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NCPR News Staff: Zach Hirsch

Reporter and Producer

Zach Hirsch has a Bachelor’s degree in Anthropology from the University of Vermont. He got his radio training at the Transom Story Workshop in Woods Hole, MA.
 
As a senior at UVM, Zach carried out a yearlong, ethnographic investigation on the handling of so-called street people in downtown Burlington. He won honors for his thesis, but he felt that the final report was too academic. So he made the paper more accessible by translating it into stories and interviews. Those were his first radio pieces.

Zach left Burlington after college for the Transom program. In Woods Hole, he was among an elite group of nine, learning the ropes from award-winning journalists and documentarians. While at the program, he reported on the psychological aftermath of the Boston Marathon bombing. His profile of two survivors was at the center of an hour-long discussion on WCAI's The Point. Zach's work has also aired on NPR's Weekend Edition, Public Radio Remix, the HowSound podcast, WFUV, and New Hampshire Public Radio.

Stories filed by Zach Hirsch

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"I like when I look in the mirror. I like who's looking back," says Kelly Metzgar. Photo: Zach Hirsch
"I like when I look in the mirror. I like who's looking back," says Kelly Metzgar. Photo: Zach Hirsch

For Kelly Metzgar, being a woman is a work in progress

As the New York legislative session came to an end, the LGBT community waited to see how lawmakers would handle the Gender Non-Discrimination Act, or GENDA, which would make it illegal to discriminate against transgendered people.

There are laws in New York State protecting people on the basis of sex, sexual orientation, race, and ethnicity, but not gender expression. For the seventh time, Republican leaders blocked GENDA from coming to the Senate floor for a vote.

"We're not asking for more rights. We're not asking for special rights. As I say in all my columns, we are only asking for equal rights, and equal protections as every other person enjoys," says Kelly Metzgar, an activist from Saranac Lake and a transgendered woman herself.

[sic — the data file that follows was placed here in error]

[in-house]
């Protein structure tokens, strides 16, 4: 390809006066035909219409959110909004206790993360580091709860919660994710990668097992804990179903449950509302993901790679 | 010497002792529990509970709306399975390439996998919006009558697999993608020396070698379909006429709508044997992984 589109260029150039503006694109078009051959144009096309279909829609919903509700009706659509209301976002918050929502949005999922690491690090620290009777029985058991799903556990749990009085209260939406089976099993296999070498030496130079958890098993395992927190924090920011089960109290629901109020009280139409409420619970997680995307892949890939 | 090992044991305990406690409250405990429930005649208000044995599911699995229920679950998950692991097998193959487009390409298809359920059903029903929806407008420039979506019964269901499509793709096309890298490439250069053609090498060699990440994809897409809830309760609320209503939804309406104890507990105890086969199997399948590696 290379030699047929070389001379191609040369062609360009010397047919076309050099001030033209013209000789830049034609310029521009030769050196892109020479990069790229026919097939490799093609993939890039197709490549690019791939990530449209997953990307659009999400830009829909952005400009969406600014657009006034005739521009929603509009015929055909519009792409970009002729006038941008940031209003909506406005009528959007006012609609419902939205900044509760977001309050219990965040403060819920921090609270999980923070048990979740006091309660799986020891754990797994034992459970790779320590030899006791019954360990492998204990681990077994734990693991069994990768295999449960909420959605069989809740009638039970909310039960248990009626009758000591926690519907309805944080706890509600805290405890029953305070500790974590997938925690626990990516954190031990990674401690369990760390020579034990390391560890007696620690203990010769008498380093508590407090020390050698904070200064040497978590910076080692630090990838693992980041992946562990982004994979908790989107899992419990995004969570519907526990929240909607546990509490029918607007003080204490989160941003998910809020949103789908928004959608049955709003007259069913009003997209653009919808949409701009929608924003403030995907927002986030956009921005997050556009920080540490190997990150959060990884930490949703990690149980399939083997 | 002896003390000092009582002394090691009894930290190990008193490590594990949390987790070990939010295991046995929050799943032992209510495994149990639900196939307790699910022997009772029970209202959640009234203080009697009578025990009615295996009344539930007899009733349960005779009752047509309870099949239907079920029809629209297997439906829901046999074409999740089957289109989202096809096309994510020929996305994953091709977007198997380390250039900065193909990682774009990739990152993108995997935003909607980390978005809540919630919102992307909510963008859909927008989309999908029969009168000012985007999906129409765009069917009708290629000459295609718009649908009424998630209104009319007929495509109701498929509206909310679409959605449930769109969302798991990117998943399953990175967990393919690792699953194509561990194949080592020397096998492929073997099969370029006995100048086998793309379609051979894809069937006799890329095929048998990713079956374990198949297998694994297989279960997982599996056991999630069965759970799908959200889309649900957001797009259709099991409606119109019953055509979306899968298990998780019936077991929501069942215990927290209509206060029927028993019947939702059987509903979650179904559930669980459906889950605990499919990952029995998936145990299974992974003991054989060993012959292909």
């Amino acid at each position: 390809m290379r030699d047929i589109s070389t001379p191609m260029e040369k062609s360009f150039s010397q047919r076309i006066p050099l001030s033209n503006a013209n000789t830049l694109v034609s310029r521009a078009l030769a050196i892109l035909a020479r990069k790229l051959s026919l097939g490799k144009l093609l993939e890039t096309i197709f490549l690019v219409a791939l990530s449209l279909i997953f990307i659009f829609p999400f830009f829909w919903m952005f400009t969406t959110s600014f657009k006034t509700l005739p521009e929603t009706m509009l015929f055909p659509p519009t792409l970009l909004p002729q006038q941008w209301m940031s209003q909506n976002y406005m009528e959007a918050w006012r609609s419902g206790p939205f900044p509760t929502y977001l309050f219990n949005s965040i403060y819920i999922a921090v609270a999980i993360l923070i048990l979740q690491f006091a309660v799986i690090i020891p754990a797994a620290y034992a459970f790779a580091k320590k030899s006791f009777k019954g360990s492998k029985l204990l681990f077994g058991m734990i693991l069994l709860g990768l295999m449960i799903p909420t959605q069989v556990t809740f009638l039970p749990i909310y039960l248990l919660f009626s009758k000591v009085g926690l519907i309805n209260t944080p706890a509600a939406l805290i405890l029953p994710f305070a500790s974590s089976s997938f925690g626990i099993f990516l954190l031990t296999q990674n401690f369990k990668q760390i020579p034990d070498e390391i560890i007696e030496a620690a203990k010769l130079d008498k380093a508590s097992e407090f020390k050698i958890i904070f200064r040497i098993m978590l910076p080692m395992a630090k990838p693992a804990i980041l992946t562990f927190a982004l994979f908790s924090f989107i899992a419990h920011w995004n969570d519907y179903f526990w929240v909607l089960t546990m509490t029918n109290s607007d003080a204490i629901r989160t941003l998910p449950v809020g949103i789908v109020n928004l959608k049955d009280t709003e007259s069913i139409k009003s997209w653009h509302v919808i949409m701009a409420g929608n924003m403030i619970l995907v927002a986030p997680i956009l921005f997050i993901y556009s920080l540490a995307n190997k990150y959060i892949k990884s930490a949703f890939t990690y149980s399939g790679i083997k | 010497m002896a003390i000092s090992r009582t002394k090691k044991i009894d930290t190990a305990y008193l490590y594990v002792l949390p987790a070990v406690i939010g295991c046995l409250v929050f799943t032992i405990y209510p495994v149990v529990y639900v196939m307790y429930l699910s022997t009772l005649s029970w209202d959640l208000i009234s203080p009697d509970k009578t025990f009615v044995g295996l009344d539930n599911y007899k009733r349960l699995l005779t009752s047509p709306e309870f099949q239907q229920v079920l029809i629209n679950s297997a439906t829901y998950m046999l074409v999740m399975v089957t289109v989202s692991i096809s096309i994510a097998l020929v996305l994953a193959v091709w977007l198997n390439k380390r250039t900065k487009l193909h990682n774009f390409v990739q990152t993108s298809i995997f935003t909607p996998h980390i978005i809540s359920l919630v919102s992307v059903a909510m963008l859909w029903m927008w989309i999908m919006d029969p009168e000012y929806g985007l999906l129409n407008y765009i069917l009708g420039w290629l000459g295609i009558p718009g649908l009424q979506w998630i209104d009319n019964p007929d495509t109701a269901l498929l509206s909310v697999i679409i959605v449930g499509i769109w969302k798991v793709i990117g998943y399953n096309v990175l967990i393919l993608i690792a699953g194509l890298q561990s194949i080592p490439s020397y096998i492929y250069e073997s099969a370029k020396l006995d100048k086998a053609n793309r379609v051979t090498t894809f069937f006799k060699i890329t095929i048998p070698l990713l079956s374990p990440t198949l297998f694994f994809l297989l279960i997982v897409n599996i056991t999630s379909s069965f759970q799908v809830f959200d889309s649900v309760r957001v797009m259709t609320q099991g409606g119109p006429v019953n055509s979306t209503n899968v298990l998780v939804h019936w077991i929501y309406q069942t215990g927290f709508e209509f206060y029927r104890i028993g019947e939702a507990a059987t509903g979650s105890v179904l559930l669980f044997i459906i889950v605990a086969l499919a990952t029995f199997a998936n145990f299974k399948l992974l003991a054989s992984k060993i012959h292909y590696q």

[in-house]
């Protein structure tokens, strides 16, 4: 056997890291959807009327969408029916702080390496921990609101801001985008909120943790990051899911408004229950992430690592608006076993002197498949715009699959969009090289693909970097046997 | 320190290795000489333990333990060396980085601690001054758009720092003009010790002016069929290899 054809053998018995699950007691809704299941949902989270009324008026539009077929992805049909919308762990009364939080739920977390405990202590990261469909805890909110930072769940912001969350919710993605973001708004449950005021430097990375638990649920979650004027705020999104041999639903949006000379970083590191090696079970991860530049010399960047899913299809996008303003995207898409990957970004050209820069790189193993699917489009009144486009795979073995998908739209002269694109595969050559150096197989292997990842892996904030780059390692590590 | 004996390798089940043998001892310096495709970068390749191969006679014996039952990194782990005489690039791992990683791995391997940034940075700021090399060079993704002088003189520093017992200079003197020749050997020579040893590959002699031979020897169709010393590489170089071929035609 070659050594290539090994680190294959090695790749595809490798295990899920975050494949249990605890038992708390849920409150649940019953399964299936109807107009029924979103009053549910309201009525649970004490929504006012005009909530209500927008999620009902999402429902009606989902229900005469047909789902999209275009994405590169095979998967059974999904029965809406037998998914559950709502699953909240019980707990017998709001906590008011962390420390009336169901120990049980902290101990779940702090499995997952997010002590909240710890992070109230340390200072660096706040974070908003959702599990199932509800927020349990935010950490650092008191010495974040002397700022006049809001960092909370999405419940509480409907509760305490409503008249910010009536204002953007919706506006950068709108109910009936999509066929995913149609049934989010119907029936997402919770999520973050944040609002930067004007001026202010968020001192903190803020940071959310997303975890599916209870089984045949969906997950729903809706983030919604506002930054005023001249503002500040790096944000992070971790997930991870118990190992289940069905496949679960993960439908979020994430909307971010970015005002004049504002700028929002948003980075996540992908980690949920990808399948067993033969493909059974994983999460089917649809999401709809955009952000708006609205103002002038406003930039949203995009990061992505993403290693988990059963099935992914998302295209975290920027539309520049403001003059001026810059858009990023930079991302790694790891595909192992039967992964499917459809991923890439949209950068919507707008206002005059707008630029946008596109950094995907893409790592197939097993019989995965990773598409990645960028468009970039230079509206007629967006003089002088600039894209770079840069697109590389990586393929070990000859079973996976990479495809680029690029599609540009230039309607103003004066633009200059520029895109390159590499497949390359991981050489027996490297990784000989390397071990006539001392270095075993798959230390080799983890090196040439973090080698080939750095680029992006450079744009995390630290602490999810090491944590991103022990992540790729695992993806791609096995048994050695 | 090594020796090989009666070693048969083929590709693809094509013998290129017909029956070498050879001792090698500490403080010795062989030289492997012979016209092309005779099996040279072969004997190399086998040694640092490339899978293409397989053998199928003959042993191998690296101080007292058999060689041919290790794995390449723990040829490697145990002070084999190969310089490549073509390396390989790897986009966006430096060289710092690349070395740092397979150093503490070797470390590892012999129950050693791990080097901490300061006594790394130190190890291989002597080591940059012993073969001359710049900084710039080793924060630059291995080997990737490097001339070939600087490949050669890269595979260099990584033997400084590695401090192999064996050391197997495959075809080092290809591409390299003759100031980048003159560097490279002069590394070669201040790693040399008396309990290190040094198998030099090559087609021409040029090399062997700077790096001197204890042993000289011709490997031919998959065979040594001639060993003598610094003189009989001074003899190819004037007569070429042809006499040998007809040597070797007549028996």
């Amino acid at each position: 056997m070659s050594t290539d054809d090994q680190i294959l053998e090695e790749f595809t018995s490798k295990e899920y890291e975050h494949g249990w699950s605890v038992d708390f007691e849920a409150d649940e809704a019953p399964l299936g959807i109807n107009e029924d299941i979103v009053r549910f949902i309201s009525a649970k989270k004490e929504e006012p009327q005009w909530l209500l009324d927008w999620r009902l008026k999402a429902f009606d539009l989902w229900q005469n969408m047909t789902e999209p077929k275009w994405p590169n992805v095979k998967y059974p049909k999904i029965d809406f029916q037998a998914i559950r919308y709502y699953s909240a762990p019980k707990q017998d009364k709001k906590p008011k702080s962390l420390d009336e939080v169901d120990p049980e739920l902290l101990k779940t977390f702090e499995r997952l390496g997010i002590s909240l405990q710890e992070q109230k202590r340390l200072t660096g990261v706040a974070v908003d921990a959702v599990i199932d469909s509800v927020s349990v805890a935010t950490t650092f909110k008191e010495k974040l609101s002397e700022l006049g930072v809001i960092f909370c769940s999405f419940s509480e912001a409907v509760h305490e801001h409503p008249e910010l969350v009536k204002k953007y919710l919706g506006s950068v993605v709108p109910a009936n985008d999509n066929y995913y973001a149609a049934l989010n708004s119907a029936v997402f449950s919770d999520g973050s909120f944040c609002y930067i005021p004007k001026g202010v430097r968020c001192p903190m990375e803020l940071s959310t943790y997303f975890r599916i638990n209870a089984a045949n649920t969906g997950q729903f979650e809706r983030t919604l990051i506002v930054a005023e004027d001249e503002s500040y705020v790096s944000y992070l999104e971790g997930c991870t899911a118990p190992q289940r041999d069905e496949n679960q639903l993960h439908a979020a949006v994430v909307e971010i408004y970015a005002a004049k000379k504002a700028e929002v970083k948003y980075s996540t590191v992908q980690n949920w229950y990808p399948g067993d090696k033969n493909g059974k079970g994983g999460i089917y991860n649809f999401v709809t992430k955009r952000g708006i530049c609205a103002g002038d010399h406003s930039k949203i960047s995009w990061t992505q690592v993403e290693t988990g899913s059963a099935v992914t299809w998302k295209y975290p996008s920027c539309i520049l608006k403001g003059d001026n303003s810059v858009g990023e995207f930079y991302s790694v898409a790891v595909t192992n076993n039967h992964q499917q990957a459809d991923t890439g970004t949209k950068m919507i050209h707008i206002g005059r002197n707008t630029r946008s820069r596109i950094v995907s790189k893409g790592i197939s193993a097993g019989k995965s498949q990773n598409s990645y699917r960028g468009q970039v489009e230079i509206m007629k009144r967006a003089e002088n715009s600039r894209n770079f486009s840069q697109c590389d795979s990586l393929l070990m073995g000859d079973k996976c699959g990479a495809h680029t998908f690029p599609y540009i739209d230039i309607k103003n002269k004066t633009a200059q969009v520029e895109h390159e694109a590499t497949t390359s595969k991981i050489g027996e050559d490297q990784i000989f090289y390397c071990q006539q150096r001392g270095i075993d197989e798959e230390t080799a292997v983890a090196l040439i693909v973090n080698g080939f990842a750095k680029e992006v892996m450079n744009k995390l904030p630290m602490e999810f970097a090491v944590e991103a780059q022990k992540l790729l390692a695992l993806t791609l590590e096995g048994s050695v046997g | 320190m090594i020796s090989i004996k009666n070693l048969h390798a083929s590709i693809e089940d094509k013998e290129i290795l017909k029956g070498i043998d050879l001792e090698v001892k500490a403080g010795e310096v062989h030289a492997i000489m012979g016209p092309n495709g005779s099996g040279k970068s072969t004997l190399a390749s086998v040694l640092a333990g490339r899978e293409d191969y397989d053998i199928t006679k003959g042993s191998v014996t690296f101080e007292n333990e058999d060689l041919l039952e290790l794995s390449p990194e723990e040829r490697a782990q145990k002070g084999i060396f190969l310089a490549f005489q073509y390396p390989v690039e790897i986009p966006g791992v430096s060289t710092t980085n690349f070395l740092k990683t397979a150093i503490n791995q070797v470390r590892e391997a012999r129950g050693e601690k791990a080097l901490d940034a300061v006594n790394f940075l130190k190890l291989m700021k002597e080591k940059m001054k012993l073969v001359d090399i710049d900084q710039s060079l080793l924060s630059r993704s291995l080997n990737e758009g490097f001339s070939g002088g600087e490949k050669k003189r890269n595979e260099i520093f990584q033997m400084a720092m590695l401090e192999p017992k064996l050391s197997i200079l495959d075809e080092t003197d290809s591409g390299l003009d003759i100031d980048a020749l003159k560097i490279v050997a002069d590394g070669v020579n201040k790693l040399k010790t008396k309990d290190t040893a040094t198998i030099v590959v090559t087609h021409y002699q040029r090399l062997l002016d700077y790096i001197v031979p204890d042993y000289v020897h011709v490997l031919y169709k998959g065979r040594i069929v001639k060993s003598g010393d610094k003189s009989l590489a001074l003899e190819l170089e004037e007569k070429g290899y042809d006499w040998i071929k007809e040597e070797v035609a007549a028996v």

Kelly says she's been doing advocacy for a couple of years on the state, national, and even international levels - but she says the toughest battles have always been right at home: two divorces, depression, and hiding her true identity from her employer.

We first met Kelly last fall, not long after she first came out to her sister. Here's an update on her search for acceptance.  Go to full article
Rooftop solar panels in Poughkeepsie, NY. Photo: <a href="http://en.wikipedia.org/wiki/Solar_power_in_New_York#mediaviewer/File:Rooftop_Photovoltaic_Array.jpg">Lucas Braun</a>, Creative Commons, some rights reserved
Rooftop solar panels in Poughkeepsie, NY. Photo: Lucas Braun, Creative Commons, some rights reserved

California solar company eyes land at Plattsburgh Airport

Solar energy is on the rise in New York State, thanks in part to a company from California, and state incentives that make it more attractive to do business here. SolarCity already has plans for developing solar farms in Glens Falls, Queensbury, and Schenectady. The Plattsburgh International Airport may be next.  Go to full article
One of Tri-Town's products--sausage. Photo: Sarah Harris
One of Tri-Town's products--sausage. Photo: Sarah Harris

Update: Tri-Town in negotiations with USDA

Correction, Friday, 12:00 p.m.: This story previously said that Jeff Liberty was "doubtful that he and his father will be able to convince the USDA to relax the rules." This mischaracterized Liberty's statement. His actual statement was as follows: "We're not going to change the rules and regulations for the USDA, and that's not what our intention is. But the way that they've been enforced, and the amount of personnel that have been devoted to our plant, in our opinion, is unfair."

The error has been corrected below.

***

Earlier this week, we reported that Tri-Town Processing in Brasher Falls - one of St. Lawrence County's biggest slaughterhouses - is no longer processing USDA-inspected meats for retail customers. That has the North Country farmers who raised those animals worried. Yesterday we checked in with co-owners Tom and Jeff Liberty. We were also in touch with the U.S. Department of Agriculture.  Go to full article
Green groups are hoping the new water levels plan improves wetlands along the St. Lawrence River. Photo: Jenni Werndorf
Green groups are hoping the new water levels plan improves wetlands along the St. Lawrence River. Photo: Jenni Werndorf

After decades, major breakthrough on water levels for Lake Ontario, St. Lawrence